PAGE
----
In 1930, he supervised 30 state cops who were here to control the American Legion Convention, biggest in the area. The Chief also guarded such visitors as Charles Lindberg, Count Von Luckner, Edith Nourse Rogers, Admiral Richard Byrd, Empress Rita of Austria and in 1948 General Eisenhower, now president.
Most amusing recollection of a student escapade was in 1936 or ’37, when the man-with-the-mustache was taking over.
“All the faculty had to go to Griffin Hall to take the oath of allegiance to the United States. Fox Movietone News was on hand to film it. Well, three of the students decided to present the ‘Spirit of ’76.’ The started at West College, one beating a snare drum, another with a clarinet and the third carrying a Swastika flag, with about 50 other students trailing along. The newsreel men caught it all.”
The years have made little change in the Chief. When he stared in, not long after being discharged from the Navy as a boatswain’s mate, second class, he weighed 190 pounds. Married life pushed him up to 225 in the middle 30s, but now he’s down to a trim 190 again, and quite satisfied that the modern Williams man is still lively, but easy enough to control.
Night Watchmen, Unsung Campus Heroes, Relate Seldom Told Tales of Ephmen; Note Mattress Fire, Frosh-Soph Riots
By Arne Carleson ‘57
When Hillary led his crew up the treacherous slopes of the Himalayan Mountains, the world stood still acclaiming this heroic deed; queens crowned him with kissed and the Clark Gable pinups on the Smith walls were immediately torn down in hast to make room for the more romantic countenance fo the renowned mountain climber.
Yet for years Williams has had its own staff of climbers who ascend up 5,200 stairs a night totaling 7,000 feet in addition to walking 7 ½ miles. At this rate it would take them only three days to get to the peak of the Himalayas. Nevertheless, the only memento comes in the form of calloused feet and aching muscles. Ah! But the lot of the nightwatchman is not a pleasant one.
West College Fire
Bill Donaher, a former watcher now engaged in managing the Student Union game room, recalls the New Year’s Eve a few years back that he was driving with the North Adams fire chief when they spotted the West College blaze. Fortunately, only one student was in the building at the time, and he was roused of the bed by Bill. Although the building was a complete loss, Donaher’s quick alarm prevented the flames from spreading to nearby buildings.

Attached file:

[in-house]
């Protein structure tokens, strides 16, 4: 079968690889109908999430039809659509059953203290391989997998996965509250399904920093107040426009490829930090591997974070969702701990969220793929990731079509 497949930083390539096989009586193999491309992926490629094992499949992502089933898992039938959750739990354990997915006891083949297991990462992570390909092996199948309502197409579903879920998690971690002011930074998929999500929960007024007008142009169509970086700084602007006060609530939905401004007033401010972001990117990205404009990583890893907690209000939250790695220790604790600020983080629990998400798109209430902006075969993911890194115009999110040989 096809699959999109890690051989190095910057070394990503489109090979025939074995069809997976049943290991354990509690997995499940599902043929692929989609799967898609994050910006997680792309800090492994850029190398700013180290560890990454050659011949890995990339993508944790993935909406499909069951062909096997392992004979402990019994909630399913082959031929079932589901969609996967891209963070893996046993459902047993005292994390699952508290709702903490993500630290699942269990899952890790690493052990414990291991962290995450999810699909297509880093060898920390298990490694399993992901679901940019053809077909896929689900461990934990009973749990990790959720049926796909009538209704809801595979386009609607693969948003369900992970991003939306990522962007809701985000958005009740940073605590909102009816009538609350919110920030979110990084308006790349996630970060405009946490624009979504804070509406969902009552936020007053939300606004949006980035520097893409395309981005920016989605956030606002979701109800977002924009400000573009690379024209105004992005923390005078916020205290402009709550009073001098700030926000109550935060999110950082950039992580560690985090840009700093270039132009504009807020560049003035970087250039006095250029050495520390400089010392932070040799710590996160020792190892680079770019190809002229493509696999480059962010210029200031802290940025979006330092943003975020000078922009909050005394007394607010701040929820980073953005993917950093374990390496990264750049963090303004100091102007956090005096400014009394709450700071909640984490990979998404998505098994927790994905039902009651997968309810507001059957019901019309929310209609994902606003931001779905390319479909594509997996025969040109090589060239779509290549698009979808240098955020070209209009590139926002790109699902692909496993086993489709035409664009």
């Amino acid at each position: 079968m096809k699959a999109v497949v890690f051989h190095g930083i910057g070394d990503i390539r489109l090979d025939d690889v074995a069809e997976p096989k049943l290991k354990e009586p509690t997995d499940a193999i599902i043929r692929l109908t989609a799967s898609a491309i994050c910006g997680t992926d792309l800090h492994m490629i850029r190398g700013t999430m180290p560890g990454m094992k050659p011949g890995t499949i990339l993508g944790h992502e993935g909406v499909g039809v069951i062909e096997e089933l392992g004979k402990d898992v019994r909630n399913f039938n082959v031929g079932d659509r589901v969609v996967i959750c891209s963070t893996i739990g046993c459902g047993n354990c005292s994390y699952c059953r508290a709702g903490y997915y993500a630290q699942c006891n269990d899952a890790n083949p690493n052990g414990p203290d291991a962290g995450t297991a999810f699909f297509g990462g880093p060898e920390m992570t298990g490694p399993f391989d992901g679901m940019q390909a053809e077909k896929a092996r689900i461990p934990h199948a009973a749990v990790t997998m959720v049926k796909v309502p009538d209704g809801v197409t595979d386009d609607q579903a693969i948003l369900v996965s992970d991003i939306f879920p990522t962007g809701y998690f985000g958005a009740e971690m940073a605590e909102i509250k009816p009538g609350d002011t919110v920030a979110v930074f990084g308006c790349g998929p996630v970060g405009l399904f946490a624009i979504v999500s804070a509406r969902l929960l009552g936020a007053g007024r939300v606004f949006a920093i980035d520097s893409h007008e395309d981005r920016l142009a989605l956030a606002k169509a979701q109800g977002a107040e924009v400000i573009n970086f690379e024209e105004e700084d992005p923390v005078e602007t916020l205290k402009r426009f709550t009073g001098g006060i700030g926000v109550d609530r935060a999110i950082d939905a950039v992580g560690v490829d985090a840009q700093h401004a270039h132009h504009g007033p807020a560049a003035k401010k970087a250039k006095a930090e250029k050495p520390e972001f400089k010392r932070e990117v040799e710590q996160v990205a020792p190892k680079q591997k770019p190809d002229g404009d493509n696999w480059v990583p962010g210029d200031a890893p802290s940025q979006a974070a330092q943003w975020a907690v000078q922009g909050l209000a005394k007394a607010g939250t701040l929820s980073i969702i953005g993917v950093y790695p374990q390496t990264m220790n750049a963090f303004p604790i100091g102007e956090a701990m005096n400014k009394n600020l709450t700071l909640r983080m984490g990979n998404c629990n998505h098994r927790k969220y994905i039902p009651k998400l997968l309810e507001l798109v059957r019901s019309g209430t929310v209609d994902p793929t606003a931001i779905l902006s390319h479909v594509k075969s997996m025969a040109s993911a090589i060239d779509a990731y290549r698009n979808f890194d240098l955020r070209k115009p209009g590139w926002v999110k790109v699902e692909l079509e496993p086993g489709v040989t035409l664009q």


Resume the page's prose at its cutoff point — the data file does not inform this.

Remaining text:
At the present time there are four nightwatchmen who alternate in making the rounds (termed “winds”) punching clocks strategically located in every college building. The leader, Charles Maxymillan, former Massachusetts athlete, Wilfred Barry, the oldest member, and Frank and George Sumner (not related) comprise the staff.
The “Winds” System
Every night each man makes two winds in addition to walking around during oftbeats. One wind starts out at Jesup covering the laboratories, A.M.T., Greylock Hall, West College, Clark, Baxter Hall, Williams, Safe and Lehman. The other route commences at Morgan through the gym (including the squash courts), Goodrich Hall, East College, Lawrence, Fayerweather, the library, and concludes at Hopkins.
Unfortunately their work does not end here. They are also responsible for the Hockey Rink as well as any other building that may be in use during the night, such as the A.M.T. and study rooms. Each evening a check of the college calendar must be made, in addition to forming the schedule of the night. The person taking the final wind has the most difficult job for he must check every floor for lights carelessly left on by students.
Controlling Student Antics
During a wind last year, Frank Sumner strolled into a lighted room in Berkshire interrupting the pleasure of a student who was busily burning a pile of rags including a pair of underwear. The fire was promptly extinguished and the student put to bed. In that same year, Sumner smelled a fire and found a student burning his mattress because “it was uncomfortable”.
While Wilfred Barry was trying to prevent the freshmen from attacking Morgan Hall last term, Dean Brooks authoritatively walked into the midst of the riot only to get a bucket of water poured on him by some unsuspecting sophomore. According to Barry he never saw the crowd disperse more rapidly in all directions than did that riotous bunch.
All is not excitement in the life of a watchman though. For six nights a week throughout the entire year they are on guard preventing fires, theft, and constantly aiding students in dire straights.
Campus Cop Hired
To solve the campus parking problem authorities have instituted a registration fee which helps pay for a campus cop and an increase in the number of parking spaces on the campus.
George W. Millis of North Hoosac Road is enforcing the new driving regulations. Each student authorized to operate a car must pay a registration fee of $10 for one semester, or $15 for the year. Sophomores have been given driving privileges for the three houseparty weekends, but there has been no change in the regulation that scholarship or loan students are prohibited from operating cars while the college is in session.
Specific parking spots have been assigned to each students, and additional areas have been constructed near the hockey rink, behind Fernald House adjacent to Lehman Hall, and near the Placement Bureau. Designated as open parking areas are: the section between the library and chapel; between Baxter and Sage Halls; behind the Adams Memorial Theatre; and East of Currier and Berkshire Halls.
A breakdown shows that 272 cars have been registered. Seniors account for 140, and juniors for 132. Besides the usual number of jalopies, there are 50 new cars, 2 Jaguars, a Porsche, 2 Hillmans, a Morris Minor and 4 Volkswagens. Fords lead the list, but the roster includes nearly all makes.
Dean Explains Need for Campus Police
Student Registration Fee Helps Meet Expenses